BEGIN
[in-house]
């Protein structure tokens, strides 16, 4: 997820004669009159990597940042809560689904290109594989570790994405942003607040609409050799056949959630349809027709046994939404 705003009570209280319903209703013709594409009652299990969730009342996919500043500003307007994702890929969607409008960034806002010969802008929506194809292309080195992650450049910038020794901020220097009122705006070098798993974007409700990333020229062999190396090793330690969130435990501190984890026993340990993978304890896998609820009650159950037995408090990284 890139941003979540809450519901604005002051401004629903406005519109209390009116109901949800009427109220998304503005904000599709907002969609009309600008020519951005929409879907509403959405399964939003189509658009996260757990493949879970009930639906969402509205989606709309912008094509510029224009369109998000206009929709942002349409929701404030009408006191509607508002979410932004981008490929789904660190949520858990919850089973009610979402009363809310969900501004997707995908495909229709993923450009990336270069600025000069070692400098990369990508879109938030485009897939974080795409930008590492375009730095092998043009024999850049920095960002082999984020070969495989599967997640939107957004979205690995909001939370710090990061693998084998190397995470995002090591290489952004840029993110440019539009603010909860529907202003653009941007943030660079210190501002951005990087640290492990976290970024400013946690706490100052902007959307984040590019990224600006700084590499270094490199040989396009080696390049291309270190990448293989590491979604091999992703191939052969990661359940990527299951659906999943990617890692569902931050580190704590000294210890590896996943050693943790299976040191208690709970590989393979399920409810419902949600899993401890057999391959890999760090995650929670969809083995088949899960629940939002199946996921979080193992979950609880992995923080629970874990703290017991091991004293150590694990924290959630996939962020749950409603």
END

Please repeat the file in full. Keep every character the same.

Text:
[in-house]
């Protein structure tokens, strides 16, 4: 997820004669009159990597940042809560689904290109594989570790994405942003607040609409050799056949959630349809027709046994939404 705003009570209280319903209703013709594409009652299990969730009342996919500043500003307007994702890929969607409008960034806002010969802008929506194809292309080195992650450049910038020794901020220097009122705006070098798993974007409700990333020229062999190396090793330690969130435990501190984890026993340990993978304890896998609820009650159950037995408090990284 890139941003979540809450519901604005002051401004629903406005519109209390009116109901949800009427109220998304503005904000599709907002969609009309600008020519951005929409879907509403959405399964939003189509658009996260757990493949879970009930639906969402509205989606709309912008094509510029224009369109998000206009929709942002349409929701404030009408006191509607508002979410932004981008490929789904660190949520858990919850089973009610979402009363809310969900501004997707995908495909229709993923450009990336270069600025000069070692400098990369990508879109938030485009897939974080795409930008590492375009730095092998043009024999850049920095960002082999984020070969495989599967997640939107957004979205690995909001939370710090990061693998084998190397995470995002090591290489952004840029993110440019539009603010909860529907202003653009941007943030660079210190501002951005990087640290492990976290970024400013946690706490100052902007959307984040590019990224600006700084590499270094490199040989396009080696390049291309270190990448293989590491979604091999992703191939052969990661359940990527299951659906999943990617890692569902931050580190704590000294210890590896996943050693943790299976040191208690709970590989393979399920409810419902949600899993401890057999391959890999760090995650929670969809083995088949899960629940939002199946996921979080193992979950609880992995923080629970874990703290017991091991004293150590694990924290959630996939962020749950409603």